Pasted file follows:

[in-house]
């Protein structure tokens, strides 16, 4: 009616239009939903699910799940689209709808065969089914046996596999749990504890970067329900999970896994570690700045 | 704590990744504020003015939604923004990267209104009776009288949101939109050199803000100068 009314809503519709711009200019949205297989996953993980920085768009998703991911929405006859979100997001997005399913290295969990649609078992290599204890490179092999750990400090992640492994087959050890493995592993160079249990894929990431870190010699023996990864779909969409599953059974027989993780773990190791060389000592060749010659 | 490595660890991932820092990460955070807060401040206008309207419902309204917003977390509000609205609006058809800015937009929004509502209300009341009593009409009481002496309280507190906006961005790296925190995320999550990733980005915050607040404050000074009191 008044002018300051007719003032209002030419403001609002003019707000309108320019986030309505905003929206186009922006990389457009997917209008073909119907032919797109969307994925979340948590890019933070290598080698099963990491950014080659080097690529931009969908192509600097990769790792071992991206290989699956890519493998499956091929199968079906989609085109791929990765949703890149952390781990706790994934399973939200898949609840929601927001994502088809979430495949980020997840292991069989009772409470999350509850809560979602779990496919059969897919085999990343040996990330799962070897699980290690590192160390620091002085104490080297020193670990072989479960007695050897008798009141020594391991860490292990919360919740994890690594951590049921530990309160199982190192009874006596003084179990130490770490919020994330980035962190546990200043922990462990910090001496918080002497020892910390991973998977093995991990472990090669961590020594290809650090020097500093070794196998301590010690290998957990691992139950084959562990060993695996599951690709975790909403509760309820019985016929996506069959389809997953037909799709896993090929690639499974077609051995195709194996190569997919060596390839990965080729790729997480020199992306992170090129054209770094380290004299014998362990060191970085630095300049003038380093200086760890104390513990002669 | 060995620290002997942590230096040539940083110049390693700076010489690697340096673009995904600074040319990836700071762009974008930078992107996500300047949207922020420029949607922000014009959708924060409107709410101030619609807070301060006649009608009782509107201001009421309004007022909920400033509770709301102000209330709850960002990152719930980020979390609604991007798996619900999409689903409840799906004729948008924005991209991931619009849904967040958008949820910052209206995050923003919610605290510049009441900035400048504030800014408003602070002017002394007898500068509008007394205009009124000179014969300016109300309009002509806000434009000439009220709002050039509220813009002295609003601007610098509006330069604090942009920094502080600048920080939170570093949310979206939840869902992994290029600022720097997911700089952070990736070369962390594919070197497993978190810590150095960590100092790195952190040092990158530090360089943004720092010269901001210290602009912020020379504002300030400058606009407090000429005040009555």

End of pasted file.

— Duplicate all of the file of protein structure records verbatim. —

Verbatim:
[in-house]
């Protein structure tokens, strides 16, 4: 009616239009939903699910799940689209709808065969089914046996596999749990504890970067329900999970896994570690700045 | 704590990744504020003015939604923004990267209104009776009288949101939109050199803000100068 009314809503519709711009200019949205297989996953993980920085768009998703991911929405006859979100997001997005399913290295969990649609078992290599204890490179092999750990400090992640492994087959050890493995592993160079249990894929990431870190010699023996990864779909969409599953059974027989993780773990190791060389000592060749010659 | 490595660890991932820092990460955070807060401040206008309207419902309204917003977390509000609205609006058809800015937009929004509502209300009341009593009409009481002496309280507190906006961005790296925190995320999550990733980005915050607040404050000074009191 008044002018300051007719003032209002030419403001609002003019707000309108320019986030309505905003929206186009922006990389457009997917209008073909119907032919797109969307994925979340948590890019933070290598080698099963990491950014080659080097690529931009969908192509600097990769790792071992991206290989699956890519493998499956091929199968079906989609085109791929990765949703890149952390781990706790994934399973939200898949609840929601927001994502088809979430495949980020997840292991069989009772409470999350509850809560979602779990496919059969897919085999990343040996990330799962070897699980290690590192160390620091002085104490080297020193670990072989479960007695050897008798009141020594391991860490292990919360919740994890690594951590049921530990309160199982190192009874006596003084179990130490770490919020994330980035962190546990200043922990462990910090001496918080002497020892910390991973998977093995991990472990090669961590020594290809650090020097500093070794196998301590010690290998957990691992139950084959562990060993695996599951690709975790909403509760309820019985016929996506069959389809997953037909799709896993090929690639499974077609051995195709194996190569997919060596390839990965080729790729997480020199992306992170090129054209770094380290004299014998362990060191970085630095300049003038380093200086760890104390513990002669 | 060995620290002997942590230096040539940083110049390693700076010489690697340096673009995904600074040319990836700071762009974008930078992107996500300047949207922020420029949607922000014009959708924060409107709410101030619609807070301060006649009608009782509107201001009421309004007022909920400033509770709301102000209330709850960002990152719930980020979390609604991007798996619900999409689903409840799906004729948008924005991209991931619009849904967040958008949820910052209206995050923003919610605290510049009441900035400048504030800014408003602070002017002394007898500068509008007394205009009124000179014969300016109300309009002509806000434009000439009220709002050039509220813009002295609003601007610098509006330069604090942009920094502080600048920080939170570093949310979206939840869902992994290029600022720097997911700089952070990736070369962390594919070197497993978190810590150095960590100092790195952190040092990158530090360089943004720092010269901001210290602009912020020379504002300030400058606009407090000429005040009555």